Great Blue Heron and Friends’ Saturday Night Baths
Rubber Duckie you’re the one,
You make bathtime lots of fun,
Rubber Duckie I’m awfully fond of you
The Sesame Street Songbook
Great Blue Heron feathers fray and yet still retain their beauty. Frayed chest feathers are combed with a specially adapted claw, and a whitish powder down dusting protects the heron from oils and surface scum from the water. After a Great Blue Heron takes a birdbath, a filmy white coating of powder down often remains behind floating on the water. A heron taking a bath is an amusing sight to behold.
Paddling around the bend at the far end of the middle pond, I caught a glimpse of a great blue heron lurking at the eastern end of the cove. Through the binoculars it looked like the heron was in a territorial display, erect back feathers gleaming in the bright sun. My pulse quickened. It’s always exciting to capture a territorial encounter between two herons with a camera.
The glare on the water made it difficult to be certain where the other bird was, and I needed to keep a good distance to not disturb their interaction. I was assuming that the territorial stance was directed at another bird, but try as I might, I couldn’t find any other herons nearby. I followed the heron’s gaze, looking for any antagonist in his line of sight, to no avail.
Confused about the heron’s behavior, I decided to just bide my time, and settled the kayak along the opposite shore, downwind and hidden from view.
A few minutes passed, with the heron still in a territorial pose.
A few more minutes, and suddenly the heron immersed itself fully under the water. Then that stiletto beak broke the surface, and the heron splashed up a froth of water.
The heron was taking a bath!
In nearly a decade of watching herons, this was only the second time I’d ever seen one bathing. I sat there mouth agape, watching and taking photographs as quickly as possible.
I stayed there sharing bath time with the heron until an interloper in an inflatable boat flushed the heron off, but even that couldn’t wipe the silly smile from my face.
Herons aren’t necessarily known for being playful when they’re alone, but perhaps bath time is a playful exception. That’s my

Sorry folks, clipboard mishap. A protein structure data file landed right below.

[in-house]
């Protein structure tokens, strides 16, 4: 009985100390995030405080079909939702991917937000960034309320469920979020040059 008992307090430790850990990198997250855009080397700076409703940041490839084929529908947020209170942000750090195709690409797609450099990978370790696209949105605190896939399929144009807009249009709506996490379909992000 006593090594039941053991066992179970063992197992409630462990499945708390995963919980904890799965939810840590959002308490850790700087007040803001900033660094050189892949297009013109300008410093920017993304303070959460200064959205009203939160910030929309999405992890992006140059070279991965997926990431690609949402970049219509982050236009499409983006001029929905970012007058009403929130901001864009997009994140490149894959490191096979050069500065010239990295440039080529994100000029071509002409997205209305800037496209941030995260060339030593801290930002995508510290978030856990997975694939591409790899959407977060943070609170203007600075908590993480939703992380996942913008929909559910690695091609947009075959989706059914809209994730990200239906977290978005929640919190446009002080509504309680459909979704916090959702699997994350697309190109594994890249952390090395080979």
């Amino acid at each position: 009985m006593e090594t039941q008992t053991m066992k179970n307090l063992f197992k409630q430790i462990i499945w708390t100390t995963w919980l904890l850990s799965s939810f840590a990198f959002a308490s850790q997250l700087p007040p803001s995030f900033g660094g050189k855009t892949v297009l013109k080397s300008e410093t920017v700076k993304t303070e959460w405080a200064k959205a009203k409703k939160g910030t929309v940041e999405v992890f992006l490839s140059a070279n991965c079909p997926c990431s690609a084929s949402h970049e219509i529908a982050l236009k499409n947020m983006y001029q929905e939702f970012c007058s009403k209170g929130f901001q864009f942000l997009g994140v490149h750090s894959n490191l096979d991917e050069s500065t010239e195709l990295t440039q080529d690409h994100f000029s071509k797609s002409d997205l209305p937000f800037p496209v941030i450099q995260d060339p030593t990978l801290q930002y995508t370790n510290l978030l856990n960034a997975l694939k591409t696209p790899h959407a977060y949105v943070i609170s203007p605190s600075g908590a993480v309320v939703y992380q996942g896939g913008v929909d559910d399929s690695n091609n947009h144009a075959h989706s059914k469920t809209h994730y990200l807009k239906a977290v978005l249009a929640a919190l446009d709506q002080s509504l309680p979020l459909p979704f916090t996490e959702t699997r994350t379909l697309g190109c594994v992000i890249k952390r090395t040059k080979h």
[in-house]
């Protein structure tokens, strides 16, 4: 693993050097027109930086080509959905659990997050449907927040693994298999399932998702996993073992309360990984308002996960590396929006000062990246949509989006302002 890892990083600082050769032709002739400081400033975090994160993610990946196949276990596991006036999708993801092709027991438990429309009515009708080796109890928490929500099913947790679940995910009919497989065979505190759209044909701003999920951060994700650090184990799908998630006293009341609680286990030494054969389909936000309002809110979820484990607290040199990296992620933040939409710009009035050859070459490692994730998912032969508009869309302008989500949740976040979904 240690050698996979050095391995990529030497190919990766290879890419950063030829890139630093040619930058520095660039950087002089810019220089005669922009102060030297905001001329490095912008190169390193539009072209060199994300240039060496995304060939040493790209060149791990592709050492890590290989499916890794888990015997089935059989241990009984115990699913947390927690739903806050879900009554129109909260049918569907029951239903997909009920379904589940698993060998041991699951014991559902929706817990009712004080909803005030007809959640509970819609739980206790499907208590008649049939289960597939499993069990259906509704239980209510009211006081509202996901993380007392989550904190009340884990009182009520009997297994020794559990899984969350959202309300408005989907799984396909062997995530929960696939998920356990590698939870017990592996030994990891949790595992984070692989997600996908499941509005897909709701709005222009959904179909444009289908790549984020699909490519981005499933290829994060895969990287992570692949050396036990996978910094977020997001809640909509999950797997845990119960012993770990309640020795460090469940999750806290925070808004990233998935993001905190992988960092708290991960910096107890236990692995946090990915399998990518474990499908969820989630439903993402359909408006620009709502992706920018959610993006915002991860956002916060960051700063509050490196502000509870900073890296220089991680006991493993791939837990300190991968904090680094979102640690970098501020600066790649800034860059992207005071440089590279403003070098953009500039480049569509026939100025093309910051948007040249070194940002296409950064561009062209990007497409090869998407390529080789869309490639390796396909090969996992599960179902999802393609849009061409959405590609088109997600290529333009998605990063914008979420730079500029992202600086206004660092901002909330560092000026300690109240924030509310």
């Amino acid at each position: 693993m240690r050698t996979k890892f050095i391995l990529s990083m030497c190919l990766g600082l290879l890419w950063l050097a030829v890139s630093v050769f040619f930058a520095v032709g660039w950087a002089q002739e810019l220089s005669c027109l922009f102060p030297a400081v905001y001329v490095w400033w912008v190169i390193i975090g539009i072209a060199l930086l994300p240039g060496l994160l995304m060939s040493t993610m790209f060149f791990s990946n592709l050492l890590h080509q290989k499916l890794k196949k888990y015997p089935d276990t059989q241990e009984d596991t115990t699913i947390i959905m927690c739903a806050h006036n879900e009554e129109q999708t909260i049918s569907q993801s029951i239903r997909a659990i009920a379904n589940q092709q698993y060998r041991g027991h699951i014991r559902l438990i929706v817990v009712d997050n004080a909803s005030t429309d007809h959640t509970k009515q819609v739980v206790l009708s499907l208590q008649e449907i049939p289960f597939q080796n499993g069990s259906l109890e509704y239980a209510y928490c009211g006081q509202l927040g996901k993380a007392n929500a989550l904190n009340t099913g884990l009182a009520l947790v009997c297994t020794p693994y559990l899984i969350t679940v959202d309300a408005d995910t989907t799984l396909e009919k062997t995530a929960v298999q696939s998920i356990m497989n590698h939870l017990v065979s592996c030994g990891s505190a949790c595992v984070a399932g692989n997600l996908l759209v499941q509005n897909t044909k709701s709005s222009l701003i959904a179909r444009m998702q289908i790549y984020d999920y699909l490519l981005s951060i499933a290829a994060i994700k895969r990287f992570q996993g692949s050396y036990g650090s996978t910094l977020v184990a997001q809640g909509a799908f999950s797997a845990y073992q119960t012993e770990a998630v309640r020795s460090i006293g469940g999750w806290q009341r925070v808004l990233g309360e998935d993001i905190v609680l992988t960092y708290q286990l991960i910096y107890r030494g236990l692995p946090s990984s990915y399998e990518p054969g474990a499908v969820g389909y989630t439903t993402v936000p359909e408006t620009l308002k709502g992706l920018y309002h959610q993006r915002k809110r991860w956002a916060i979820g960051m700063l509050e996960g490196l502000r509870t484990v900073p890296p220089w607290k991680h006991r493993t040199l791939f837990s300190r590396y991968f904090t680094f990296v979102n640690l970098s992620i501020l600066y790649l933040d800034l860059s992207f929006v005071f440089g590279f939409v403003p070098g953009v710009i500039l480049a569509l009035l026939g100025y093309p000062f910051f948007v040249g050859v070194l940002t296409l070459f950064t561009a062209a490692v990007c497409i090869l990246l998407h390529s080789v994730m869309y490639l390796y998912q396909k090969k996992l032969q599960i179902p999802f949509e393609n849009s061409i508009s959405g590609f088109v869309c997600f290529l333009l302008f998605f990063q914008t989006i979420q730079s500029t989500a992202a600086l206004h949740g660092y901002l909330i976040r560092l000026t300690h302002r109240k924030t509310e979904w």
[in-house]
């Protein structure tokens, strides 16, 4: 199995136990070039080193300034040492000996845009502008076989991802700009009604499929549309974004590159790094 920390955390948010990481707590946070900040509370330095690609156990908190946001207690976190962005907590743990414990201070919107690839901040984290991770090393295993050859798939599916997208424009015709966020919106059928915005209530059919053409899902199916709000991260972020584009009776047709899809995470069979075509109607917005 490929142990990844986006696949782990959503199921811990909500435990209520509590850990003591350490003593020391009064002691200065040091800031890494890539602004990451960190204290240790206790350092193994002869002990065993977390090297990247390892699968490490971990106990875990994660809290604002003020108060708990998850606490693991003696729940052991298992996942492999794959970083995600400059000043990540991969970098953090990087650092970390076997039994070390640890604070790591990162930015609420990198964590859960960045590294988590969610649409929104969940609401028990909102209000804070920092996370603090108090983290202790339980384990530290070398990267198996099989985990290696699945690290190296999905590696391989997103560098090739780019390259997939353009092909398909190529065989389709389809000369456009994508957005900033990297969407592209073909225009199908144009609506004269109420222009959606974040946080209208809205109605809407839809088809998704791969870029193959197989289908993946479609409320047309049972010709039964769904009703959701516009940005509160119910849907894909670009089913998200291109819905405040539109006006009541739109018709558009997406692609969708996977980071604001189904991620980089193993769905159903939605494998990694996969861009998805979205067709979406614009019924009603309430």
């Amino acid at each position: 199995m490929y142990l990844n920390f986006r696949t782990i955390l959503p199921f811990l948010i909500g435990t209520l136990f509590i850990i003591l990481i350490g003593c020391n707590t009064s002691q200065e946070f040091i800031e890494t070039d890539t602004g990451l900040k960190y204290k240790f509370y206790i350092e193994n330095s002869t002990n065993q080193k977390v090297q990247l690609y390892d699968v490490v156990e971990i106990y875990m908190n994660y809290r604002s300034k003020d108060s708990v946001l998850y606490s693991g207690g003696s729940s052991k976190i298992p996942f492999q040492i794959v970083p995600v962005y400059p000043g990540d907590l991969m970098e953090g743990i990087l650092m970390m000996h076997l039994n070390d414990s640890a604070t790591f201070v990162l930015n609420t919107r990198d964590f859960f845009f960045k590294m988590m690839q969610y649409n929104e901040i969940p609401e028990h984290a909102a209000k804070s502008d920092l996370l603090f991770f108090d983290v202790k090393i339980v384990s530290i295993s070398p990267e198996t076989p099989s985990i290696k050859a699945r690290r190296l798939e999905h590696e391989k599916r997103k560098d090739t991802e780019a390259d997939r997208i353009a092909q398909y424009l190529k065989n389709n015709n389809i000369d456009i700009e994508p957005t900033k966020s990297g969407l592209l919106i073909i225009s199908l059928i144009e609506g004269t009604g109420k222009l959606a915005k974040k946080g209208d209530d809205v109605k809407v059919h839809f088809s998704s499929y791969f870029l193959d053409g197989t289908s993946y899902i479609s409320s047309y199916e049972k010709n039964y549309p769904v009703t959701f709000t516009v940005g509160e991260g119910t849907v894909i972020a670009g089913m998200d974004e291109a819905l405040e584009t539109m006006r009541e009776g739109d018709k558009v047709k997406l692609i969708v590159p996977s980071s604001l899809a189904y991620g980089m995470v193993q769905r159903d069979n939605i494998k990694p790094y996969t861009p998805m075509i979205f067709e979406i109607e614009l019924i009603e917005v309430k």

story theory, and I’m sticking to it.
This week’s Lens Artist challenge from Tina, with Patti, Amy, and Leya, focuses on on the.colors blue and green. Did you know that although Ardea herodias is known as the Great Blue Heron, it’s feathers are not actually blue at all? Have a look at the masthead art at the top of this page of my blog. That is a photo I took of an aigrette feather from a great blue heron. There is nothing blue about it. The secret that makes feathers appear blue to the human eye is the result of refraction. It is the play of light on the structure of the feather that allows our eyes to perceive blue.
Check out the Lens Artists’ Blue and Green photos here:
From Patti Lens Artists Weekly Photo Challenge 149: Cool Colors – Blue and Green .
From Tina Lens Artists Weekly Photo Challenge 149: Cool Colors – Blue and Green .
From Amy Lens Artists Weekly Photo Challenge 149: Cool Colors – Blue and Green .
From Leya Lens Artists Weekly Photo Challenge 149: Cool Colors – Blue and Green .
Folks, now that some areas are opening back up, please consider supporting your local Arts communities – whether music, theater, crafts, visual arts venues, and others. All have been impacted over the past year and they need your love.
My brick & mortar presence in Massachusetts dates back to 2009 in several local venues/galleries.
2015 (May), 2016 (March and July), 2018 (May, June, July), 2019 (December), 2020 (January) several one-woman photography shows at TCAN – The Center for Arts Natick
2018 (September, October) one-woman photography show at Natick Town Hall
2013 thru now 2021 Five Crows Gallery in Natick
2009 one-woman photography show at a local Audubon Sanctuary
From December 4 through January 28, 2020, my Great Blue Heron photographs were once again on display on the walls of the lobby and theater in a free one-woman show at the Summer Street Gallery, of The Center for Arts in Natick.
Many of the photos in the exhibit were shown for the first time, and do not appear on the blog. As always, many of the photos were taken on the waterways of the Charles River watershed.
Thanks to Erica V and WordPress for the recent WPC: Place in the World. My favorite place is where the Herons are, of course it is. And the Herons? Their place is near the water, but also on the gallery walls and my blog. How else can I share them with you?
Thanks also to Ben H and WordPress for their WPC Challenge: Liquid. The Herons are drawn to water, as am I.
Remember: Walk softly and carry a long lens.™
The Tao of Feathers™
© 2003-2021 Babsje. (https://babsjeheron.wordpress.com)
Great Blue Heron, TCAN, Five Crows, Natick
Posted on May 29, 2021, in # Lens-Artists, Art, Fun with Herons, Great Blue Heron, Kayaking, Mute Swan, Nature, Red tailed hawk, Weekly Photo Challenge, Wildlife Photography and tagged # Lens-Artists, CFFC, heron, Lens-Artists Photo Challenge, postaday, TCAN. Bookmark the permalink. 44 Comments.
Good on ya’ for having your artwork on display. Great to see a fellow Massachusetts resident further the arts!
Many thanks for your kind comment and good to virtually meet a fellow MA resident on the site. Best, Babsje
Wat een prachtige post en foto’s
Thank you! Glad you enjoyed the bathing beauty birds. Best, Babsje